A Nudge Toward Better Health
Diets hinged on sweeping, systemic changes to the way you eat are often the least sustainable. Dieters frequently gain back the weight as soon as willpower wears thin. Sustainable weight loss is achieved through small, sustainable tweaks in behavior over the long term. That might be the case not only for those of us trying to lose weight after the holidays, but for the overweight populations of entire countries.
For nations seeking to address the epidemic obesity and the looming health problems and costs it brings, taxes on sugary drinks may provide a helpful nudge, changing behavior for the better. Increasingly such taxes come up as a possible solution in the US, where 69 percent of Americans are overweight.
Jeffrey Grogger, the Irving Harris Professor in Urban Policy at the Harris School of Public Policy, wanted to know exactly how much of the problem such taxes could realistically address. To find out, he analyzed price and purchase data to trace the impact of such a tax as implemented in Mexico.
Grogger discussed some compelling early findings with MBA students at the Becker Friedman Institute on Nov. 9. His calculations show that soda taxes raise prices enough to cut consumption by a small but potentially significant margin.
In Mexico, 73 percent of the adult population is overweight, and 33 percent is considered obese. Making matters worse, fewer citizens suffering from diabetes control their condition with preventive care and blood sugar monitoring, making their overall medical expenses higher.
The Mexican government launched the National Strategy to Prevent and Control Overweight, Obesity and Diabetes in 2014. This includes a whole suite of national programs targeting various trouble spots for overeaters, including taxes on various junk foods, limits on ads for sugary foods aimed at children and a national tax on soda. Sugary drinks seemed a natural target, given that they represent 20 percent of adult energy intake in Mexico; as implemented, the 9 percent tax represented a roughly 1 peso increase per liter of soda.
The policy thinking is pretty simple: raise the price to constrict the demand for it. But Grogger wanted to quantify exactly how much such a tax could lower the demand. How much of that price increase would actually pass through to consumers, as opposed to being absorbed by producers? Would Mexican consumers facing higher soda prices substitute other beverages and limit the overall impact the tax could have on weight loss?
Getting price data was easy—the Mexican Consumer Price Index survey contained all the highly detailed market data Grogger needed. A chart comparing the price jump before and after the tax went into effect really drew his interest. "When I saw this graph was when I got excited about this project. The number of times I've seen [a graph that dramatic] I can count on one hand."
The problem was the lack of a control product. Since the tax went into effect nationwide all at once, Grogger didn't have data on what soda prices would look like without the tax over the same time period. To compensate, he used a "synthetic cohort approach" wherein a fictional product price index is generated using aggregated marketwide price data from before and after the tax went into effect. Essentially, he constructed a forecast of what soda prices would look like without being taxed, so that he could compare it to what actually what happened.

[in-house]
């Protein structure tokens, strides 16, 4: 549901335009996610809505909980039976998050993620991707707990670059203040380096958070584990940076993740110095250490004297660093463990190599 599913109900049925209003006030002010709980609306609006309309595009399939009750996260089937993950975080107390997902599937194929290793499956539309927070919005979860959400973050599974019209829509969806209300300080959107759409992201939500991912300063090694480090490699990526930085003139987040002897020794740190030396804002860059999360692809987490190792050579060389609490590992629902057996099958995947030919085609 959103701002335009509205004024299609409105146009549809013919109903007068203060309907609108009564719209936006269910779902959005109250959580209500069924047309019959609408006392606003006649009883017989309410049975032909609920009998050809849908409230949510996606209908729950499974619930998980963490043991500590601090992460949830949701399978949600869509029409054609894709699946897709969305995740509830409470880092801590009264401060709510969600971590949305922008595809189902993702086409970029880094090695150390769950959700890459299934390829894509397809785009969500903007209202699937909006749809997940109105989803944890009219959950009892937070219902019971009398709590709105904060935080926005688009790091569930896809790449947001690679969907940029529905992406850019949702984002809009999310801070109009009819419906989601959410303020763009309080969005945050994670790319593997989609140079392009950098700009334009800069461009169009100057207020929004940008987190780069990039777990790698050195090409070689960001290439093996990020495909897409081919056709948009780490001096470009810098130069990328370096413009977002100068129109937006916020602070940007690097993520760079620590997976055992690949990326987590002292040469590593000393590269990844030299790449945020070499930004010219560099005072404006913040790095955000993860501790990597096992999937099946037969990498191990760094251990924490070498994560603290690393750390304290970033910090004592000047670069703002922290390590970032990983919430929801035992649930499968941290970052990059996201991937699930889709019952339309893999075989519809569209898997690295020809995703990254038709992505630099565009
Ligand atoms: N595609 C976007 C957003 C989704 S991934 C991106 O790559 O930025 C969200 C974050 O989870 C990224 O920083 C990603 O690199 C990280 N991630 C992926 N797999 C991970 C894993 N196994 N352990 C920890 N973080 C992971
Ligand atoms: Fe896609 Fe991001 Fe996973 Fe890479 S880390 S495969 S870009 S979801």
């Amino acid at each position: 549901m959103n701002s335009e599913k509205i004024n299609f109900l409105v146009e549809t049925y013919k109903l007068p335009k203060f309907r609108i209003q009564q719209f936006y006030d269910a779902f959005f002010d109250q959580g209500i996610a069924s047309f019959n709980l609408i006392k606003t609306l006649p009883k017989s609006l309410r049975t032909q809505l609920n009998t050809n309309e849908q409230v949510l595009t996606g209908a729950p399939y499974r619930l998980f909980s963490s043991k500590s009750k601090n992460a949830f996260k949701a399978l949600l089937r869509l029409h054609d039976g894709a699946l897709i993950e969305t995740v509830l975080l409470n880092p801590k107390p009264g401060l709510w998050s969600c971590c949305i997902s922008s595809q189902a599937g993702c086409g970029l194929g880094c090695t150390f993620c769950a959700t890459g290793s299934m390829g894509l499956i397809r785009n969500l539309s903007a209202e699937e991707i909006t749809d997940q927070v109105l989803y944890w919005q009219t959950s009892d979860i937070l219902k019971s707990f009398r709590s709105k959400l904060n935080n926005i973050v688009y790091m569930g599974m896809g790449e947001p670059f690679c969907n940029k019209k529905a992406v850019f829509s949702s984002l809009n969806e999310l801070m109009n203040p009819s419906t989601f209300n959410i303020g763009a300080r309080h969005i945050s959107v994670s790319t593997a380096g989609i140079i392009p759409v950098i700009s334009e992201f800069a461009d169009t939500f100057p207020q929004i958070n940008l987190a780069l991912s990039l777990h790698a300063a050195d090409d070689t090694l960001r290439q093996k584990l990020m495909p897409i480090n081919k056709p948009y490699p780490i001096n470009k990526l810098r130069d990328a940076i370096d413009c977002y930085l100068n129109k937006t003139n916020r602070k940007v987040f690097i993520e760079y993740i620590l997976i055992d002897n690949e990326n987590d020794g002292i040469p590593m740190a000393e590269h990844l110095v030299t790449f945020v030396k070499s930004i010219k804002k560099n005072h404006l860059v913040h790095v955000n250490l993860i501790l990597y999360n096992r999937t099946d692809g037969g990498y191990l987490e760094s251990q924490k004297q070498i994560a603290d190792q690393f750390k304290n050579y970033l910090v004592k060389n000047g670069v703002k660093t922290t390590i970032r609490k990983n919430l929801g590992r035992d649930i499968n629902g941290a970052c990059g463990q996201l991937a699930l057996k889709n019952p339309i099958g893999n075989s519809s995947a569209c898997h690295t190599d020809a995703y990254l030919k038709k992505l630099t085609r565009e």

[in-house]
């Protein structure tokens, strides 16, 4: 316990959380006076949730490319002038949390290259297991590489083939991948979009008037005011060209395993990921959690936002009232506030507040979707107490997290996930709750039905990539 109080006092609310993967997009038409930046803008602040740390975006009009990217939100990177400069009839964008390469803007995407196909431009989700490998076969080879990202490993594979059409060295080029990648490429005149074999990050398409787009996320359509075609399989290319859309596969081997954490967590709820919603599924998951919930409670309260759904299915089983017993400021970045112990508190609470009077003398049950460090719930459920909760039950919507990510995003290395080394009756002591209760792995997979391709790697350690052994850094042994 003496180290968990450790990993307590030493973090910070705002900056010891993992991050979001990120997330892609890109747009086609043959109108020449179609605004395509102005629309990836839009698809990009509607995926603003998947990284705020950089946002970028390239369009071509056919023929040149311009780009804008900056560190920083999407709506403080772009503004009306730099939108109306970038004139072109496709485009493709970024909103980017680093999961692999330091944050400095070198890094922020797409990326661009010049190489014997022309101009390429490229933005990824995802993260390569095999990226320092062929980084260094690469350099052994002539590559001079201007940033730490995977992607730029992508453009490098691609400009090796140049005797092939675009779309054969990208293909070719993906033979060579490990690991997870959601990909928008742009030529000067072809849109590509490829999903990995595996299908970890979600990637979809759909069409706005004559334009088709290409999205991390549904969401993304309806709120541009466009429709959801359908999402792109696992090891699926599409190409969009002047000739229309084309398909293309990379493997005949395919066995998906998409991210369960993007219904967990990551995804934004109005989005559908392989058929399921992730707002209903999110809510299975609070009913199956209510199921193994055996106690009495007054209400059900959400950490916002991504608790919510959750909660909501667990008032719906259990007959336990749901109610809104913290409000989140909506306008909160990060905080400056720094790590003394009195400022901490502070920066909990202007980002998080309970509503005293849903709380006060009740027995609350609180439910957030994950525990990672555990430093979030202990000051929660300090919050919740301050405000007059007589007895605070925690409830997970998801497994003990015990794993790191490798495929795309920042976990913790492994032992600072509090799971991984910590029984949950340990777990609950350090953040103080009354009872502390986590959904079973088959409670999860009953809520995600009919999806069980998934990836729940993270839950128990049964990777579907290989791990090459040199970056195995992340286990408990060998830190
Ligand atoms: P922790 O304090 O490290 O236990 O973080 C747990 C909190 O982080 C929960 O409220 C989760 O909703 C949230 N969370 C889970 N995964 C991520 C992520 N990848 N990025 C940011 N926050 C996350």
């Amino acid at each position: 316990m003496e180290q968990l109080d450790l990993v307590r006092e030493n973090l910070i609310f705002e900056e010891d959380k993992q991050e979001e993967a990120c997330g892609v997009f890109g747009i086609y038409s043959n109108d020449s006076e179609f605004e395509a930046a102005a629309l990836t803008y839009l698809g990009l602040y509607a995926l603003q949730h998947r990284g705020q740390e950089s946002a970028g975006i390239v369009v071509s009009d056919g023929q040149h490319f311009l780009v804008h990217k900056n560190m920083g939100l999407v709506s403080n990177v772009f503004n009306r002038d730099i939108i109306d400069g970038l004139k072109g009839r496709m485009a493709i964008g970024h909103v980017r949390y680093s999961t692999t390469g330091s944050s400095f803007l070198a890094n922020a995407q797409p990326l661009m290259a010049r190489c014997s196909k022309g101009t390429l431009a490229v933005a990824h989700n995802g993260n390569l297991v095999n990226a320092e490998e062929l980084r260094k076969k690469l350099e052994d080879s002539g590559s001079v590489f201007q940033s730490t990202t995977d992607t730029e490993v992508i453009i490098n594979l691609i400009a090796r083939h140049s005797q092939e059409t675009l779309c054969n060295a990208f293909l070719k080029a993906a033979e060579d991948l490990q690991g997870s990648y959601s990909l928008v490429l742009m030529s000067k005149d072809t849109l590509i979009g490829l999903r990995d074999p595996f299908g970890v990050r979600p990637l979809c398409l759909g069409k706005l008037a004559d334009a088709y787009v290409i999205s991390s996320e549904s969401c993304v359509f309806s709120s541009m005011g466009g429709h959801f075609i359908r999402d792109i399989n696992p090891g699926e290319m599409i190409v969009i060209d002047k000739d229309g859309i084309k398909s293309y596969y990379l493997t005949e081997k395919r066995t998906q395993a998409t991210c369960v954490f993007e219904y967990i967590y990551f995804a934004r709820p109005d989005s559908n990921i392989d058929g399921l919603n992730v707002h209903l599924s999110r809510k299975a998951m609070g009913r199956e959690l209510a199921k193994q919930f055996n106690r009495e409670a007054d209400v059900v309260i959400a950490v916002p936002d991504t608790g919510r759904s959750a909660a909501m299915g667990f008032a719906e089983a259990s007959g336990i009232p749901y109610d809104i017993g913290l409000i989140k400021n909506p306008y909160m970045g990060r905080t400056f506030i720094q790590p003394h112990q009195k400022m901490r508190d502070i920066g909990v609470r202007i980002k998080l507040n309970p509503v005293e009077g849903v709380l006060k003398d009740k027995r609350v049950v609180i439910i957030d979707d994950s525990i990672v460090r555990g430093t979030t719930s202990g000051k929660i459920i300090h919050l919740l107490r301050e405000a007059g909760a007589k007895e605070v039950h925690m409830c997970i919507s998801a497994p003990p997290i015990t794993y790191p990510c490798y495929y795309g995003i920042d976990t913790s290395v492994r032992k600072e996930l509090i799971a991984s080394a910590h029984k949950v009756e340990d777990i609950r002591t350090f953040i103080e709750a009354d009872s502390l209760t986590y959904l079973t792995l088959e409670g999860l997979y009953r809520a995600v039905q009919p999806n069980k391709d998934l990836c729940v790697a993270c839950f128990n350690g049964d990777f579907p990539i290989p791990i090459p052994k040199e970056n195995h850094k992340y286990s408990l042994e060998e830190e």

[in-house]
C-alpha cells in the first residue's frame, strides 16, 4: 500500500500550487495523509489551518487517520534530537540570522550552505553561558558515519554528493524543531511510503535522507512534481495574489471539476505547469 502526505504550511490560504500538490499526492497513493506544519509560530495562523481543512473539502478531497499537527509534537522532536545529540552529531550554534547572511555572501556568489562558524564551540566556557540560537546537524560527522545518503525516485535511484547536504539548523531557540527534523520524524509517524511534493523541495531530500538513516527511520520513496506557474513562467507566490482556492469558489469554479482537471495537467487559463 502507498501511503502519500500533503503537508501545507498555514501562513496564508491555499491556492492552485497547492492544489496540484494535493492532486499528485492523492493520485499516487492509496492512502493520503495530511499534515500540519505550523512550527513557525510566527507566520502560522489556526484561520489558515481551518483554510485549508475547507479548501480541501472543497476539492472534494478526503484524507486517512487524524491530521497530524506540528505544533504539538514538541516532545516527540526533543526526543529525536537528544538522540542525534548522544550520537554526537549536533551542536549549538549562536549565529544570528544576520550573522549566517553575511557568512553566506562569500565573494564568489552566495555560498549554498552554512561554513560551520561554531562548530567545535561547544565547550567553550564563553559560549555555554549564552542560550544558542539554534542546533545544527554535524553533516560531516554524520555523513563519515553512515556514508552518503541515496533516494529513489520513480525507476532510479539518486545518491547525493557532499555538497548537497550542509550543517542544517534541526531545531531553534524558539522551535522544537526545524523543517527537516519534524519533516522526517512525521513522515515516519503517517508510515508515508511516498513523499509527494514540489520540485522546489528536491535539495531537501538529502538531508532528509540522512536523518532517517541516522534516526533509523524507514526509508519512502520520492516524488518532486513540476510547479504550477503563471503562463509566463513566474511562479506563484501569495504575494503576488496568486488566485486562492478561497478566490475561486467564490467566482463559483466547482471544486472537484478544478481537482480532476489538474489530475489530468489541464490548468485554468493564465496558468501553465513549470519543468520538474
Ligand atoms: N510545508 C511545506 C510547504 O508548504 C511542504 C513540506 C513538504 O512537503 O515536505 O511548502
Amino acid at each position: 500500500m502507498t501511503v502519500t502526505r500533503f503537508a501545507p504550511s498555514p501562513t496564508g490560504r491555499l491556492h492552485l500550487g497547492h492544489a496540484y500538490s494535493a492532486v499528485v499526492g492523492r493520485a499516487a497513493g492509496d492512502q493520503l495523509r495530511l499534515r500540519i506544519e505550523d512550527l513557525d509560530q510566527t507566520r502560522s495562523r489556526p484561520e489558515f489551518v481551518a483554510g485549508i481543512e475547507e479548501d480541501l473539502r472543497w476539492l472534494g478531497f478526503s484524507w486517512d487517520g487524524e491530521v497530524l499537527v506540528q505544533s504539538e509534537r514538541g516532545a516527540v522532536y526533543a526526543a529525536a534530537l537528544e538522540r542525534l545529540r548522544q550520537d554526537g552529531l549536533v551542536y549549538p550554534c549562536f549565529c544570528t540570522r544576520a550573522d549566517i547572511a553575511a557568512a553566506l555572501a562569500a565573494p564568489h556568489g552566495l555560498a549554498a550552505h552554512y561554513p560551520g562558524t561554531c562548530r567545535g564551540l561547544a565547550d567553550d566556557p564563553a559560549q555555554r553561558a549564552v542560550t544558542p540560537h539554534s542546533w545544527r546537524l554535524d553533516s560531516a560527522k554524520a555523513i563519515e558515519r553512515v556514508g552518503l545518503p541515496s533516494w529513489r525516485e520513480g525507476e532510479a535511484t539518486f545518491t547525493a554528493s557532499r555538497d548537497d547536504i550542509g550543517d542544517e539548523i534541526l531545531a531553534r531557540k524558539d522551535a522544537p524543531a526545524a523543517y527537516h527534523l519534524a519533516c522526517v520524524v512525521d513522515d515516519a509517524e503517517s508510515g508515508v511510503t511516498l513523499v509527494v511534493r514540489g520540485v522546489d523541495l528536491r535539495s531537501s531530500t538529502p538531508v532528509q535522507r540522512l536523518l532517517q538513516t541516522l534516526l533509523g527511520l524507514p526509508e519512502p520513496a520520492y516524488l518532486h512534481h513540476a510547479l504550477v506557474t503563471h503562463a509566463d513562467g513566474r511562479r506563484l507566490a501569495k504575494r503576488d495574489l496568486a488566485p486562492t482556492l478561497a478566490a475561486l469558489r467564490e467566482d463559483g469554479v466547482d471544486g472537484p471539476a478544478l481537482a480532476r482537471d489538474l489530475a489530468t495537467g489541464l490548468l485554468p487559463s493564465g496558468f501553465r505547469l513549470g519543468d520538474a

He compared those results to an ARIMA model aimed at achieving a similar (but painstakingly crafted) forecast. "I don't know how many of you have fit data to an ARIMA model by hand, but there's art to this as well as science," said Grogger.
The synthetic approach pointed to a 14 percent increase in prices under the 9 percent tax; the ARIMA model pointed at a 12 percent increase. There were also no noticeable increases in other beverage prices, meaning the tax didn't simply raise prices across the board. The demand response to that price increase? On average, each consumer decreased soda consumption enough to lose between roughly 2 to 4 pounds, depending on which model is used.
That doesn’t sound significant, but other research shows that a Body Mass Index drop of just 5 percent can make a significant difference in health outcomes. It translates to 21 percent fewer new cases of Type II diabetes, 8 percent fewer new cases of hypertension and 8 percent fewer new cases of coronary heart disease and stroke. If Mexico were to target a 5 percent reduction in BMI , the results of the tax would represent roughly 25–40 percent of that goal.
Framed as part of a larger incremental health program, these results are promising, said Grogger. Soda taxes are not the whole solution to the problem of obesity, but they certainly seem to be an effective tool.
This article has been republished with permission from the Becker Friedman Institute for Research in Economics at the University of Chicago, where it originally appeared in a slightly different form.